81-NypgJeaL._SL1500_ Since the long-playing record went out of vogue, very few contemporary cast recordings have been released on vinyl, the most notable being the original Broadway cast recording of The Drowsy Chaperone and the 2009 revival of Hair. These came courtesy of Sh-K-Boom/Ghostlight Records, who also issued a limited vinyl edition of Beautiful, the hit bio-musical about Carole King currently playing the Sondheim Theatre. These three releases, while conceived as collector’s souvenirs, were in essence leading a return to form, as more musicals seem to be taking part in the current vinyl renaissance.

I’ve never been without a record player in my life, and I listen to LPs whenever I can. My very first cast album was the London My Fair Lady gatefold from Columbia. I was that nerdy child rummaging through boxes at second-hand bookshops and flea markets, picking out the Golden Age records that would start my life-long love of show music. (Spoiler alert: I am still that nerdy child). It’s different from popping on a CD or downloading an album from iTunes. Newer digital technologies are great for convenience, but the act of putting a record on a turntable, lifting a needle to the surface and waiting through those brief pops and crackles for the sound to pour out is a much more visceral, immersive experience. Plus, there’s the added pleasure of looking at the record sleeve and its artwork, allowing for greater appreciation of show logos and designs.

I don’t think Beautiful itself is a particularly great musical, but it is quite entertaining, especially thanks to its leading players. The show chronicles the early life and career of legend Carole King, her collaborator/husband (Gerry Goffin) and friends (songwriting team Barry Mann and Cynthia Weil) through the late 50s and 60s, up to her Carnegie Hall debut in 1971. The story is told in a rote fashion, with most of the song cues feeling like elaborate setups for a bizarre game of Name That Tune. The first act spends much of its time showing King and co. at work in the Brill Building, surprising the audience with an “I bet you didn’t know she wrote this one” attitude. The second act focuses on King finding her own voice as a singer-songwriter, though I think the musical ends just as Carole King’s life starts to get really interesting.

What Beautiful had going for it – and this is the most important element of all – was its leading lady Jessie Mueller, who was a sensational doppelgänger for King. I’ve seen Ms. Mueller in almost everything she’s done since arriving in New York (with the exception of On a Clear Day You Can See Forever) and she continues to astonish me. Her voice is one of the modern wonders of contemporary musical theatre, seemingly able to sing any role in any tessitura. Onstage and off, Mueller radiates warmth, charm and pluck. (She’s also my choice for a Broadway revival of Funny Girl. In the meanwhile, I look forward to her return in Waitress).

But Mueller was not headlining a solo show. There’s also the delicious pairing of Spector and Larsen as King’s close friends Barry Mann and Cynthia Weil. They are spectacularly warm, funny second bananas who should be headlining a separate Mann-Weil musical. (Billed as “The Carole King Musical,” Beautiful uses just a little too much of their tune-stack). However, Beautiful is even more enjoyable on second viewing. I went back to see it one more time before Mueller departed, and the issues I had were less problematic to me.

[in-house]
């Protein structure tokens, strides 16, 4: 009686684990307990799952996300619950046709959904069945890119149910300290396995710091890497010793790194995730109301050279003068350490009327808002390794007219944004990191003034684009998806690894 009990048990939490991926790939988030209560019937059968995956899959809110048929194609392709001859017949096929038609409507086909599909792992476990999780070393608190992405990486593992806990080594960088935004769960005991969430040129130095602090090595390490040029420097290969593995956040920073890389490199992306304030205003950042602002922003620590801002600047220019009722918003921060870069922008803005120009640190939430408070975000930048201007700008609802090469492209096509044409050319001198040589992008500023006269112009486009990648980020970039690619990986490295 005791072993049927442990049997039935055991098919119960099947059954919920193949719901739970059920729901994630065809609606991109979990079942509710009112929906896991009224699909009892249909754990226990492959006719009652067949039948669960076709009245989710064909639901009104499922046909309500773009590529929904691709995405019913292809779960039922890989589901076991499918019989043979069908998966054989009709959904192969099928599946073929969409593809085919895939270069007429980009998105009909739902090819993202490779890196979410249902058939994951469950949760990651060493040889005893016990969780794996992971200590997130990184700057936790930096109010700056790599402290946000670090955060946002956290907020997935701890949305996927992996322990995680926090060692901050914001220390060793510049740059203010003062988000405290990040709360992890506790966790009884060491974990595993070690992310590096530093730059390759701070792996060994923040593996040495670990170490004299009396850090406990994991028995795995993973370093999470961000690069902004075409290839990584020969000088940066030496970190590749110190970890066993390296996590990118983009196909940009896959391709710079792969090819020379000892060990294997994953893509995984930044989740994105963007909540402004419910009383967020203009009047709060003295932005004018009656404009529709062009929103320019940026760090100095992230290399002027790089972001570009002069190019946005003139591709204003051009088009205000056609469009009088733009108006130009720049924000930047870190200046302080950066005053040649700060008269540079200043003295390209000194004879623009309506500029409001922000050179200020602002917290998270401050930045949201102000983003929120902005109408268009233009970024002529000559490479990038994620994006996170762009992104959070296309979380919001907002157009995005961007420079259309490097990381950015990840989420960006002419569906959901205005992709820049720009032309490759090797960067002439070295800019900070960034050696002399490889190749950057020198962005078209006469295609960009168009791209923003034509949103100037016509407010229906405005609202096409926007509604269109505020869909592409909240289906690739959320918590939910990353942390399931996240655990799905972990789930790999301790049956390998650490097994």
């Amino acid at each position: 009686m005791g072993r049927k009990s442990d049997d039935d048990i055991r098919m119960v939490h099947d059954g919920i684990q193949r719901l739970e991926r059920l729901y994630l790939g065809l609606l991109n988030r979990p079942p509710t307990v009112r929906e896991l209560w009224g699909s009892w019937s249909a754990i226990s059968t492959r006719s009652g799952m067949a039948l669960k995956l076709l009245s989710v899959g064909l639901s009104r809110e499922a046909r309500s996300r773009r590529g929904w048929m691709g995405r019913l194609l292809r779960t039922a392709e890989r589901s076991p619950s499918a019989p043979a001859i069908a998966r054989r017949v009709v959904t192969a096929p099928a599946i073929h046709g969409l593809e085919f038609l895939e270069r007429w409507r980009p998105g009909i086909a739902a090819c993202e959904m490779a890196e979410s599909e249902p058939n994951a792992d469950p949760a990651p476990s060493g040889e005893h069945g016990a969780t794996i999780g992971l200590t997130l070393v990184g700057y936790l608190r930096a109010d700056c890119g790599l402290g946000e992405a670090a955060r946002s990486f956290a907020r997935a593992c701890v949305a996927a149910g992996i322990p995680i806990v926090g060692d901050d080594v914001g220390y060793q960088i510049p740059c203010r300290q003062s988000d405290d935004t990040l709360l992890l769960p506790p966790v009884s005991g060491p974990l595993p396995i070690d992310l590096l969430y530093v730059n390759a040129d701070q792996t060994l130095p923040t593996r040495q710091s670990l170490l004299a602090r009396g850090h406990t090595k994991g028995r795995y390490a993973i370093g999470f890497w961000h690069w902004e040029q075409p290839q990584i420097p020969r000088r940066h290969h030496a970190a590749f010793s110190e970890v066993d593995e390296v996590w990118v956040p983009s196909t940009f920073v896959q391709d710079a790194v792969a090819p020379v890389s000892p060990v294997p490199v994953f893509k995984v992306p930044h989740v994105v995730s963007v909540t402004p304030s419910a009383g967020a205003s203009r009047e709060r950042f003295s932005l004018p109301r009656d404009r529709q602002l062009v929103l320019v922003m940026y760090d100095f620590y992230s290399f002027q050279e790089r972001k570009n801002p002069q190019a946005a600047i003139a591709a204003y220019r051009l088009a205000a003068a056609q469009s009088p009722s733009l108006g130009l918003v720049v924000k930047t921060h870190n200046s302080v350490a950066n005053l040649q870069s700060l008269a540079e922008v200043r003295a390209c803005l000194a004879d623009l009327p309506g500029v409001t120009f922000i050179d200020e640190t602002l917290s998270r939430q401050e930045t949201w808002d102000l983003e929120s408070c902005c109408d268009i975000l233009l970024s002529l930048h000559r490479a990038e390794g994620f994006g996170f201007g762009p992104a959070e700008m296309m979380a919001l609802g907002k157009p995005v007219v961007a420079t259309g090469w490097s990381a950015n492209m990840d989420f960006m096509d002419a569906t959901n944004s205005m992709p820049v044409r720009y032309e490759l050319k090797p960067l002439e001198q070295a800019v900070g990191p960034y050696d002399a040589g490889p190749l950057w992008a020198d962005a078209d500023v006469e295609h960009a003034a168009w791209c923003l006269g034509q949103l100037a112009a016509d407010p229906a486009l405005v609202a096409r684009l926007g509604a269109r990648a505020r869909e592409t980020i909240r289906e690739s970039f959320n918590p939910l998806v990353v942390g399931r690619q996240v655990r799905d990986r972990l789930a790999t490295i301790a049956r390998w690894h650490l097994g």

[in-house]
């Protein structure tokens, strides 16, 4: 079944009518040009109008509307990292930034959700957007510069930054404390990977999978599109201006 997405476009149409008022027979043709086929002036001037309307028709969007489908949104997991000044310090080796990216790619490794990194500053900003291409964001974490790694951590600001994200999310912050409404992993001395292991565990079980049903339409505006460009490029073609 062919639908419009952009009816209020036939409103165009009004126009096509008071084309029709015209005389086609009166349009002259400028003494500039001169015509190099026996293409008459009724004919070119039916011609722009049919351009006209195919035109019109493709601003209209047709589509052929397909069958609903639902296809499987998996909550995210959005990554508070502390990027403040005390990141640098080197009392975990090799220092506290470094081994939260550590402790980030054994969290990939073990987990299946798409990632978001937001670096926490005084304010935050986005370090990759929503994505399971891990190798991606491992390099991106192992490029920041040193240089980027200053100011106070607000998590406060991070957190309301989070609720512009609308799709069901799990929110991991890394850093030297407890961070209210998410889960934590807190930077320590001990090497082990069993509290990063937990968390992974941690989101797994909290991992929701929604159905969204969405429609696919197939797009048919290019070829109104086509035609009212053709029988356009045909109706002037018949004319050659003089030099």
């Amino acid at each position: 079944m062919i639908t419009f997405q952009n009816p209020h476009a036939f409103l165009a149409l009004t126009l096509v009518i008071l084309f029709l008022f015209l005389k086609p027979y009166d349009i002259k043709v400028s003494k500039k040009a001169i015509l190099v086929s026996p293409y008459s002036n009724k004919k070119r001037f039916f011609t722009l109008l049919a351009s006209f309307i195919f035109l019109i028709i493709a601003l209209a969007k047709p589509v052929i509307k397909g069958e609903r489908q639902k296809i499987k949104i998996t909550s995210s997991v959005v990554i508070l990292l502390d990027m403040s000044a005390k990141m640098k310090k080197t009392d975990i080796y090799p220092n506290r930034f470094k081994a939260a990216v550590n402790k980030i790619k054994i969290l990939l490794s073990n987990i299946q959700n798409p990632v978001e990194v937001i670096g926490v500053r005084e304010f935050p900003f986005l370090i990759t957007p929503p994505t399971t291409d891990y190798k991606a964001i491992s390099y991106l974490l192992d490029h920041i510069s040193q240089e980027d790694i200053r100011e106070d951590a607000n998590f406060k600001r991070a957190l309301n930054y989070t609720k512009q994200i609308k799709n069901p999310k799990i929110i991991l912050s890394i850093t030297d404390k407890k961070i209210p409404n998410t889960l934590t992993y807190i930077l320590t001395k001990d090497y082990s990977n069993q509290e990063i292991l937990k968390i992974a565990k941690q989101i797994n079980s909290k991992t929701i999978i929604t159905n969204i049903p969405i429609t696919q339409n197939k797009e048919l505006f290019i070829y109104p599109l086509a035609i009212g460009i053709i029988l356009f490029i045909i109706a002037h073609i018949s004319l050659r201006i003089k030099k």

While I have my reservations about Beautiful the musical, Beautiful the cast album is a treasure.  Capturing the best of the show (its songs and performances), it plays quite well on disc, though I am more inclined to revisit Mueller, Spector and Larsen’s contributions than the slavish recreations of ’60s pop hits. As someone who hasn’t taken to the jukebox musical trend, I’m surprised how often I listen to the album, especially Mueller’s dynamic performance of the title song.

The idea to release Beautiful on LP came from marketing whiz Rick Miramontez over at O&M. Many of these were given out as voter swag to members of the various awards groups, ostensibly to capitalize on the nostalgia factor of Carole King among Baby Boomers. The vinyl release also went on sale at the theatre and from Sh-K-Boom/Ghostlight’s website. It has since been made available at Amazon and Barnes & Noble. The CD release liner notes (with lyrics) have been beautifully repurposed for the gatefold interior, as well as the individual record sleeves.

Having purchased Beautiful from iTunes, and being quite aware of how it sounded on my iPhone, I was unprepared for the record experience. Mueller’s voice has considerable warmth, but somehow she sounds even warmer here. I stopped what I was doing to hear her sing those first lines of “So Far Away,” and immediately picked up the needle so I could hear it again. Mueller’s voice was made for vinyl. Plus, the LP release comes with a digital download card, so you’ll have the cast recording for your on-the-go needs.

This release was meant as a sort of novelty to cash-in on the show’s nostalgia. However, it seems to have come at a perfect time: sales of vinyls are up (as are sales of turntables). Sh-K-Boom has also released The Last Five Years film soundtrack as a 2-LP. Other musicals (Hedwig and the Angry Inch, School of Rock, If/Then) have released their Broadway cast albums released in the LP format. Word is Hamilton‘s best-selling and brilliant cast recording will be released on vinyl some time in 2016. Plus Masterworks Broadway has teamed up with Analog Spark to reissue some of their classic cast albums. I hope this is an encouraging sign of what’s to come because #yesrecords (and because I require the original Broadway cast recording of The Bridges of Madison County on vinyl).